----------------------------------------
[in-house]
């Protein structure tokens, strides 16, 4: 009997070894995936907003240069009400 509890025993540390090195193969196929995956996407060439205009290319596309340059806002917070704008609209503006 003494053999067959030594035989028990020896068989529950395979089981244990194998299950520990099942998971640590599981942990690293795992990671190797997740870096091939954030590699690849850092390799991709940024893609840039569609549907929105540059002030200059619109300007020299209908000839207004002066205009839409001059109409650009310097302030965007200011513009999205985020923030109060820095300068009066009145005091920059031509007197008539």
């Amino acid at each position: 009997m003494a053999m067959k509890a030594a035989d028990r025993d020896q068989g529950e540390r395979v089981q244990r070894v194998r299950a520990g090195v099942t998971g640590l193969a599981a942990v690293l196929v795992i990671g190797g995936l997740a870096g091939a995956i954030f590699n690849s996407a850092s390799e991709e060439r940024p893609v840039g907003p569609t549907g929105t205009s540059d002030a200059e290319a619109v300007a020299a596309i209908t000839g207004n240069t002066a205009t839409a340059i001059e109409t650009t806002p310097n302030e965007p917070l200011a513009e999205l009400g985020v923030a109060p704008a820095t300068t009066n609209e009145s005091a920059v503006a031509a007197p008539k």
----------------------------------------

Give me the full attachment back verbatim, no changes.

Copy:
[in-house]
């Protein structure tokens, strides 16, 4: 009997070894995936907003240069009400 509890025993540390090195193969196929995956996407060439205009290319596309340059806002917070704008609209503006 003494053999067959030594035989028990020896068989529950395979089981244990194998299950520990099942998971640590599981942990690293795992990671190797997740870096091939954030590699690849850092390799991709940024893609840039569609549907929105540059002030200059619109300007020299209908000839207004002066205009839409001059109409650009310097302030965007200011513009999205985020923030109060820095300068009066009145005091920059031509007197008539």
């Amino acid at each position: 009997m003494a053999m067959k509890a030594a035989d028990r025993d020896q068989g529950e540390r395979v089981q244990r070894v194998r299950a520990g090195v099942t998971g640590l193969a599981a942990v690293l196929v795992i990671g190797g995936l997740a870096g091939a995956i954030f590699n690849s996407a850092s390799e991709e060439r940024p893609v840039g907003p569609t549907g929105t205009s540059d002030a200059e290319a619109v300007a020299a596309i209908t000839g207004n240069t002066a205009t839409a340059i001059e109409t650009t806002p310097n302030e965007p917070l200011a513009e999205l009400g985020v923030a109060p704008a820095t300068t009066n609209e009145s005091a920059v503006a031509a007197p008539k």